Due to uncertainty around changing COVID regulations and the potential impact of sickness within our teams; NMRN may be required to adjust opening hours or close sites at short notice. Whilst all efforts will be made to avoid this and to contact ticket holders ahead of visits we do ask you to check our Facebook and Twitter accounts for details of closures. We apologise for any inconvenience this may cause and thank you for your understanding. 

Pre-booking is advised, and visitors must wear masks for their safety and the safety of others, unless exempt.

HMS Caroline remains temporarily closed. Find The Latest COVID-19 Updates Here.


Beauty in the eye of the beholder

The Supermarine Walrus would be highly unlikely to win a best looking or most elegant aircraft contest but for downed airmen and survivors of a sinking ship, it was a thing of true beauty.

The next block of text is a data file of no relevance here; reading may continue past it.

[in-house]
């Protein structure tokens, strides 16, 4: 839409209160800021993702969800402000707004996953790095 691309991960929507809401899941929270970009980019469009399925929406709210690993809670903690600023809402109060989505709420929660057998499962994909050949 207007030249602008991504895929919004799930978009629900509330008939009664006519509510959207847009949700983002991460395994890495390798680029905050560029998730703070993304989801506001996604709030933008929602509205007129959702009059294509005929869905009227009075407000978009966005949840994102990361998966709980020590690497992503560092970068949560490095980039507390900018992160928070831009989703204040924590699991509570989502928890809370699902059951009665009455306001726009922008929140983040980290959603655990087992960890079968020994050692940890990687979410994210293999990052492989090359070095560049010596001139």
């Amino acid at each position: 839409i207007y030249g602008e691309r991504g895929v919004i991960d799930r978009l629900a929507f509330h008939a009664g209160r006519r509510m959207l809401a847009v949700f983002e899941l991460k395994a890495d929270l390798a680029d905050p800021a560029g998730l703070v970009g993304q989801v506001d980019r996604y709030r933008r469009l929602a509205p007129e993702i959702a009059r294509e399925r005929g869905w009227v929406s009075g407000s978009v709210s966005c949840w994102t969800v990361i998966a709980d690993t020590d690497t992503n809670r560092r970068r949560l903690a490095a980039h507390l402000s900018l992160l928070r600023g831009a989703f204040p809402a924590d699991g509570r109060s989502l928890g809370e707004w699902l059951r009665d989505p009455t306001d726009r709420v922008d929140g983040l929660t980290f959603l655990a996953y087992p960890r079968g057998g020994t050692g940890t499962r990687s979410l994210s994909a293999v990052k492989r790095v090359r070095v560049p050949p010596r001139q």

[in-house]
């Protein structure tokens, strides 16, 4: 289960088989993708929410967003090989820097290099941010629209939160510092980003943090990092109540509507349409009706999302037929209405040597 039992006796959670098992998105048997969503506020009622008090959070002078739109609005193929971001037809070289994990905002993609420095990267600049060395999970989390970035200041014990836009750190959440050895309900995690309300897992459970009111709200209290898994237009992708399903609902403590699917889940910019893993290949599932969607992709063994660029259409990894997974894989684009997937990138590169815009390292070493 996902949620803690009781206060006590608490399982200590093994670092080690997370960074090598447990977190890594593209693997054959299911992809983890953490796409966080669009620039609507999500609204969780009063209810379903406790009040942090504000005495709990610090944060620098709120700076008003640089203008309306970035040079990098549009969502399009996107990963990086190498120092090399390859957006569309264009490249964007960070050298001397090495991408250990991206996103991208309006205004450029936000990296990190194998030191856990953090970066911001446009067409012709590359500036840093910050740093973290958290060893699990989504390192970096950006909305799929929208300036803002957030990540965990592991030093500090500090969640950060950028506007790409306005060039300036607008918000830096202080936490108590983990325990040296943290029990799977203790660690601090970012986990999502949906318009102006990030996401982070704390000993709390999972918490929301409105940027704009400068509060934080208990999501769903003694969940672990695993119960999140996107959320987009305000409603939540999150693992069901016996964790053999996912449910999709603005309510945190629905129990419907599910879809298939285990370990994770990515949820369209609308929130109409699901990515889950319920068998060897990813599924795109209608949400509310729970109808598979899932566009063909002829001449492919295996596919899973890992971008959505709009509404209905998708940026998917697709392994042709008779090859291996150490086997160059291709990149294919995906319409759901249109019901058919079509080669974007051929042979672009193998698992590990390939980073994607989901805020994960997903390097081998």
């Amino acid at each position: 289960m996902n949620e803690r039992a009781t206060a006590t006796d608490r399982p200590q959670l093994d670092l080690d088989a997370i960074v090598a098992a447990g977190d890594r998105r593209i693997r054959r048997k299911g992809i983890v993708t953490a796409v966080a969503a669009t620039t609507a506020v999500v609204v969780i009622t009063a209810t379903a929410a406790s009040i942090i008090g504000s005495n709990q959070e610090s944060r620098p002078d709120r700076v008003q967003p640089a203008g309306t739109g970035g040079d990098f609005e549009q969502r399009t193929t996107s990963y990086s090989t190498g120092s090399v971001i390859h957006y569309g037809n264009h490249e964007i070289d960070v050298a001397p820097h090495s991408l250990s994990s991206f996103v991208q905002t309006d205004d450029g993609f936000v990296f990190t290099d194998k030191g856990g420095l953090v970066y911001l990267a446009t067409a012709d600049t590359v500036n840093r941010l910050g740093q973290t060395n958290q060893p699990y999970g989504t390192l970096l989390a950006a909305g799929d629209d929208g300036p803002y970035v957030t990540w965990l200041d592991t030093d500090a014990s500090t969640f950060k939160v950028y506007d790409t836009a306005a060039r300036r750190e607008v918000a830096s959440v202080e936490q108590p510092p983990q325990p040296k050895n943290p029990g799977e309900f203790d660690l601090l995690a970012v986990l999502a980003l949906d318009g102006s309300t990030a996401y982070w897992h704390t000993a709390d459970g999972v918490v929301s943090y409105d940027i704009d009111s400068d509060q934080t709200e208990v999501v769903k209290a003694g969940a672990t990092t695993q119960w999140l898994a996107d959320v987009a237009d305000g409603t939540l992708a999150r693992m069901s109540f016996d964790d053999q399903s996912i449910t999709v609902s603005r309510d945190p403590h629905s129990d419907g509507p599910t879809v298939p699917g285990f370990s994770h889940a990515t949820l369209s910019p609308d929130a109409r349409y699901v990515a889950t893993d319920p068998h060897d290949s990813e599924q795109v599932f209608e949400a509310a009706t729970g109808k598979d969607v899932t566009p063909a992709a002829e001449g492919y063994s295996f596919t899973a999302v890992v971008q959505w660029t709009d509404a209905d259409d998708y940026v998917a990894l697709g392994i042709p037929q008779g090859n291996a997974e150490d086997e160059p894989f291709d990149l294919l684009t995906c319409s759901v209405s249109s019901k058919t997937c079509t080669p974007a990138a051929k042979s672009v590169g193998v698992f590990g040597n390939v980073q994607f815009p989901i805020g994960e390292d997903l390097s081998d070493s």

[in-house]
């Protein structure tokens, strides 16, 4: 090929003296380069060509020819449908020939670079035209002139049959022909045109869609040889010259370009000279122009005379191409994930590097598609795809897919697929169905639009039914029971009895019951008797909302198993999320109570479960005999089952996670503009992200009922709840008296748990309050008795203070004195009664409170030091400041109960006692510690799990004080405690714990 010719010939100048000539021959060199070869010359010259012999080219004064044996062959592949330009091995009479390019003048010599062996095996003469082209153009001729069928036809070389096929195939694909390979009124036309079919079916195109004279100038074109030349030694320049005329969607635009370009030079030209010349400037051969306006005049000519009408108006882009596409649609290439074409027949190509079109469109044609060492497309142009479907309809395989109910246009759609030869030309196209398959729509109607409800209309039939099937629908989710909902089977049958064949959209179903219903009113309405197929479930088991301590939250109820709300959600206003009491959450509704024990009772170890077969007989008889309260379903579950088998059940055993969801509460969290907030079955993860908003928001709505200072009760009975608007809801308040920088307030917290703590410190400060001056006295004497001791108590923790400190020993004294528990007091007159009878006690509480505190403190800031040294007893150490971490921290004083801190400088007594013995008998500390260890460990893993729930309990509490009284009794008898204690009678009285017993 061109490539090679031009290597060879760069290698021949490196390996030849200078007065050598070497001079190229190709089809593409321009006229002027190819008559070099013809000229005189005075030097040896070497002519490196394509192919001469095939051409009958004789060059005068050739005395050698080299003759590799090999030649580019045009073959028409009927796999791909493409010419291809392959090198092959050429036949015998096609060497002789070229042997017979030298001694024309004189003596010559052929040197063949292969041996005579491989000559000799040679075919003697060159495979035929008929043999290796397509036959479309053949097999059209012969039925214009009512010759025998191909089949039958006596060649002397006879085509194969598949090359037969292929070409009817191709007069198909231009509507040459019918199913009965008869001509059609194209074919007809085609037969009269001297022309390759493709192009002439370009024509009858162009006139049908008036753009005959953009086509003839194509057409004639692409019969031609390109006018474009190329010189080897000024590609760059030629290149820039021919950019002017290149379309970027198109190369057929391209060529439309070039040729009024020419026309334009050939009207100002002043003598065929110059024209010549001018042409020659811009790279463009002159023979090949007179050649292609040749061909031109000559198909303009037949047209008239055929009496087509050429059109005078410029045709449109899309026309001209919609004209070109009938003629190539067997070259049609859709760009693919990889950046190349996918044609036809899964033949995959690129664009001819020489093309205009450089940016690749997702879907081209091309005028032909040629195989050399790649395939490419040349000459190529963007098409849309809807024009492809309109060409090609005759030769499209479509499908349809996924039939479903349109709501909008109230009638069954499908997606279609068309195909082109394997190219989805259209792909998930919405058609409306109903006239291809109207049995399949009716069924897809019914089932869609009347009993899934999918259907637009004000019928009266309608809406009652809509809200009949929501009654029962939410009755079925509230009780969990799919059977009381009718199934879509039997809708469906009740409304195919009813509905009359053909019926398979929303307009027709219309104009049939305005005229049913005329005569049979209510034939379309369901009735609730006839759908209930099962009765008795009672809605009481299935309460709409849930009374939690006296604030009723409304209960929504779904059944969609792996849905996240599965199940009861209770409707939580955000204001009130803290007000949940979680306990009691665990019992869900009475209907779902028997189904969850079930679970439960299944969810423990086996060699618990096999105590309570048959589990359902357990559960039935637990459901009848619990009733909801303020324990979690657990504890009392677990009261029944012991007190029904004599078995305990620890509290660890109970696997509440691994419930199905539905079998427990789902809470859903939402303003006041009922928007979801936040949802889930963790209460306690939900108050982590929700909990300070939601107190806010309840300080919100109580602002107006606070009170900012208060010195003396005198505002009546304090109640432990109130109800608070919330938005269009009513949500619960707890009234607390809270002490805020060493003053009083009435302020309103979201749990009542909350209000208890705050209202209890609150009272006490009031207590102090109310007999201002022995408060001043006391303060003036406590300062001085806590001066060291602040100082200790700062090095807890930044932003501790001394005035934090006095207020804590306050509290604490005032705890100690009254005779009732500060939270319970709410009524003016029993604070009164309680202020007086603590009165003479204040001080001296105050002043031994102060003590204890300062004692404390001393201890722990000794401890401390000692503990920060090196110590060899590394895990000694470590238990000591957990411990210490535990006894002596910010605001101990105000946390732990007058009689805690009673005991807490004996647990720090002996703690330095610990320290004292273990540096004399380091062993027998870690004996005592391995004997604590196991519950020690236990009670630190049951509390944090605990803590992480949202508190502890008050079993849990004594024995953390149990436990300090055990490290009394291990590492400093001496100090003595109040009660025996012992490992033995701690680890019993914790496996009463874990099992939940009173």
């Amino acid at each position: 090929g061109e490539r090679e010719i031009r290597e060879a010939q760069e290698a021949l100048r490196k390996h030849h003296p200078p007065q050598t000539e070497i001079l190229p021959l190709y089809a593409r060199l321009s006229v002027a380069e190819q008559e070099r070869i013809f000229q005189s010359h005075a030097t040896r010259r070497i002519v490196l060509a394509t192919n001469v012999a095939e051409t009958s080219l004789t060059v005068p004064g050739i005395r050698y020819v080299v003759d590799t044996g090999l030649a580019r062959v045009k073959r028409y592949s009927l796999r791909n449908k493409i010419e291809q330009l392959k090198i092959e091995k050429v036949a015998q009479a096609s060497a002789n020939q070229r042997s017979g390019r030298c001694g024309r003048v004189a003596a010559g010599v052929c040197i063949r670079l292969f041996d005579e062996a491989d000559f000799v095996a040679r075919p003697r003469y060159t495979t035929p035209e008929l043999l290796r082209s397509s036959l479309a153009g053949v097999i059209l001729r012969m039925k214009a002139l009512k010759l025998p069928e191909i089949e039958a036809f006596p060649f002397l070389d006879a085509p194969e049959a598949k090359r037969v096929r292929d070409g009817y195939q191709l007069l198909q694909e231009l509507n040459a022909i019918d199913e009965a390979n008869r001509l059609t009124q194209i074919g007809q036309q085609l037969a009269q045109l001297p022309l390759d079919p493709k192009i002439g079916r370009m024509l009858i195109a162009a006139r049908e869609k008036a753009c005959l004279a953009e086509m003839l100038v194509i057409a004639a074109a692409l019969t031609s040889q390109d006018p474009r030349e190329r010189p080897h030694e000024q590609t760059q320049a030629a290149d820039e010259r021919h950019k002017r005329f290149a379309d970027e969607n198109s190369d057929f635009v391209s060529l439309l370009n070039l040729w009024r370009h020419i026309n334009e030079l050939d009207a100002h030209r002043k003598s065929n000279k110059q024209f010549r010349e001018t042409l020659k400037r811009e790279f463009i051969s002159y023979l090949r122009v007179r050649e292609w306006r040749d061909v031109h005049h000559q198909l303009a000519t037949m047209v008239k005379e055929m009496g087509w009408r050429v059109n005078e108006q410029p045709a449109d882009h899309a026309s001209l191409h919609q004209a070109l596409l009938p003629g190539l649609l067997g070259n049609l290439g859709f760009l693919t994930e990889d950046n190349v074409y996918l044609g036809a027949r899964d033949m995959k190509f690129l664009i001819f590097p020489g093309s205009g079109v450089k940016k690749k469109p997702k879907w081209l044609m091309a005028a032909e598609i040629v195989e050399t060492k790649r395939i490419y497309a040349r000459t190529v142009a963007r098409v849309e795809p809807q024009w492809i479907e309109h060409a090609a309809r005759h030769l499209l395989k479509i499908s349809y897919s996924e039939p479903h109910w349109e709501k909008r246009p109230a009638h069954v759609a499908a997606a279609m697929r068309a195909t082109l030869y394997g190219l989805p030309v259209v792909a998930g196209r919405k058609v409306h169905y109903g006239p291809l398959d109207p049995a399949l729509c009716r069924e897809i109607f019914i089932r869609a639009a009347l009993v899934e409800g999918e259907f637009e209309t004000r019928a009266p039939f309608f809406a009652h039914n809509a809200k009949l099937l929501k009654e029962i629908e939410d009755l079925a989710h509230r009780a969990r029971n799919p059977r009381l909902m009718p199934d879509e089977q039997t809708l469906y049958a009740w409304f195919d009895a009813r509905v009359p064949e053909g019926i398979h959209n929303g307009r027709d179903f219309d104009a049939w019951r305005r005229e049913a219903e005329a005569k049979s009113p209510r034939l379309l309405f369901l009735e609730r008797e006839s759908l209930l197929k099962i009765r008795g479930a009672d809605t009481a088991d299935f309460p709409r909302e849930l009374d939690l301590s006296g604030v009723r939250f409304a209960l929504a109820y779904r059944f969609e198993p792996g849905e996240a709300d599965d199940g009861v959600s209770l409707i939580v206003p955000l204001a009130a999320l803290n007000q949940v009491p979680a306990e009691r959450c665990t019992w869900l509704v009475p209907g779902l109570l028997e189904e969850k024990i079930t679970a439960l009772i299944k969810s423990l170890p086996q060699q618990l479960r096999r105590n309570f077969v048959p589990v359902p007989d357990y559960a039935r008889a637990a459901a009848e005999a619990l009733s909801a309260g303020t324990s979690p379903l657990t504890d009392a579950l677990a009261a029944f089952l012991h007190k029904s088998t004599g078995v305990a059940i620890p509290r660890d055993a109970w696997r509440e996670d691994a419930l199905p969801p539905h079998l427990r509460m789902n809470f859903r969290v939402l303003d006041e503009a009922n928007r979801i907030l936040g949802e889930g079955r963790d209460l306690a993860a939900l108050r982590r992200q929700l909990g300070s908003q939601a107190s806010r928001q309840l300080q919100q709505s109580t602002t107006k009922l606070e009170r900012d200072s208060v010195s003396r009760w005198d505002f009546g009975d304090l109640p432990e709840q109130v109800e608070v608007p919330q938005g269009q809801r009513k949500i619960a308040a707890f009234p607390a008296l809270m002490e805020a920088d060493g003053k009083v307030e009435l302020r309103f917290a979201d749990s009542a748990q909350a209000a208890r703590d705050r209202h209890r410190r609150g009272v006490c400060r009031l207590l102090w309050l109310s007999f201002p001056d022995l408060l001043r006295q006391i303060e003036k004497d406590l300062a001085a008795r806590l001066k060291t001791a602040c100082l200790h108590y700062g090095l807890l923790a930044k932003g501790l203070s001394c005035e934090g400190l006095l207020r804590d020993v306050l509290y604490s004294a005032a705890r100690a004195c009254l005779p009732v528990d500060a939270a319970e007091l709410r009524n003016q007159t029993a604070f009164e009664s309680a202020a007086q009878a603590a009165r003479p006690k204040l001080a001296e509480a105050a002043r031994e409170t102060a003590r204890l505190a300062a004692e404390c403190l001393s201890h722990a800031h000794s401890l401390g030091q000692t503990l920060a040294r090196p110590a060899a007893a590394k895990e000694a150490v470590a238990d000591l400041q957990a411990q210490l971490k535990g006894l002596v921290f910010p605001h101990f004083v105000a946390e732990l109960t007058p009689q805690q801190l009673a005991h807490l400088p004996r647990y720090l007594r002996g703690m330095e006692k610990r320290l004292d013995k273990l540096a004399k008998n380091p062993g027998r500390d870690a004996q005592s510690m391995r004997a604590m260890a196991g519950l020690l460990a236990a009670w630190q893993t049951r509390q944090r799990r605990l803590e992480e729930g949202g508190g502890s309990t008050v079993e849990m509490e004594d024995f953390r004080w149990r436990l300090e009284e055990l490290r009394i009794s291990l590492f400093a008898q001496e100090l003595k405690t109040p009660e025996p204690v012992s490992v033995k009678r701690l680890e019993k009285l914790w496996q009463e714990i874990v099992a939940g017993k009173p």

This aircraft meant the chance to get home rather than a stay in a prisoner-of-war camp or a watery grave.  Many airmen and sailors were eternally grateful to see the solid little Walrus lumbering over the horizon to rescue them.Submarine Walrus

Given its ungainly appearance, it is surprising that the Walrus was the brainchild of Reginald Mitchell, designer of the Spitfire.  

Bearing more resemblance to an overweight albatross than a graceful swan, this gutsy little aircraft was catapulted off ships to carry out search and rescue missions, reconnaissance operations, anti-submarine patrols and convoy protection duties – a real multi-tasker!  Rarely did it do that for which it was originally designed, spotting the fall of shells for Royal Navy ships.

FAAM’s Walrus, L2301, had its own unique adventure.  In January 1942, Irish nationals hijacked the aircraft planning to fly to Cherbourg and join the Luftwaffe.  RAF Spitfires escorted it back to St Eval, Cornwall and the would-be defectors were returned under guard to Ireland.


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